The son of US president Donald Trump was one of three people who applied for 27 spots for non-resident hunters targeting grizzlies in a designated region of north-western Alaska’s Seward Peninsula, said Eddie Grasser, the wildlife conservation director for the Alaska Department of Fish and Game.
The state conducts periodic drawings for permits to hunt bears, caribou, moose and other animals in various regions.
Winners are chosen by a lottery, and there are typically many more applications than hunting tags awarded.
“We get thousands of applications,” Grasser said on Friday. Whether anyone won came down to “pure chance, luck of the draw”.
But in the case of the bear-hunt permit the president’s son won, there was little competition. Twenty-four tags for hunting bears in that region went unclaimed, Grasser said.
Winners of the state’s latest hunting-permit drawings were announced on Friday.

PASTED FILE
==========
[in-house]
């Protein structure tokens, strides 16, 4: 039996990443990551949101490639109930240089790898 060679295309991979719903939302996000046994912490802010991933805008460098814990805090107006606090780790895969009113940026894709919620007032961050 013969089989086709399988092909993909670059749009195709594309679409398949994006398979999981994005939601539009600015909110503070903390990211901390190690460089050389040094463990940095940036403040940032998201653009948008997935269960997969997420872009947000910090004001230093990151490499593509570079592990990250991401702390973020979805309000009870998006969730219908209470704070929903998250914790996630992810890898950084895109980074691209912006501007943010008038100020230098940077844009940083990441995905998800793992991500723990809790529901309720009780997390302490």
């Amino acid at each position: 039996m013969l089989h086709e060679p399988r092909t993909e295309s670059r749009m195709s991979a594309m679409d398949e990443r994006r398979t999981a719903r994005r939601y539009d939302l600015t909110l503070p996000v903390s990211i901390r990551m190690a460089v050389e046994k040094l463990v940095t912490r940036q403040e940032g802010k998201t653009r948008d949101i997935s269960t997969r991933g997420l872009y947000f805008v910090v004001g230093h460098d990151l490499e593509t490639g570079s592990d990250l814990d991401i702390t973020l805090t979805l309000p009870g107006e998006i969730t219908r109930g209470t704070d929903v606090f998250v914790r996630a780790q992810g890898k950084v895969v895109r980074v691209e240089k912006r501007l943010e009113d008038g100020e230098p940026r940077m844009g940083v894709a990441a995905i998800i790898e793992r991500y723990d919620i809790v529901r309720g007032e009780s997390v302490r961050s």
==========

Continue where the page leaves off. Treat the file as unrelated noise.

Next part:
To follow through with the Nome-area bear hunt, Trump had to pay a $1,000 non-resident tag fee and buy a $160 non-resident hunting license, Grasser said.
The president’s eldest son is an avid hunter and has made several trips to hunt in Alaska and Canada. He is scheduled to go to Alaska later this year to hunt deer and ducks.
The Safari Club this month raffled off a $150,000 seven-day “dream hunt” expedition with Trump Jr. The raffle winner got the right to accompany the president’s son on a yacht traveling in November along coastal areas of the Tongass National Forest.
This article was first published by The Guardian on 22 February 2020.
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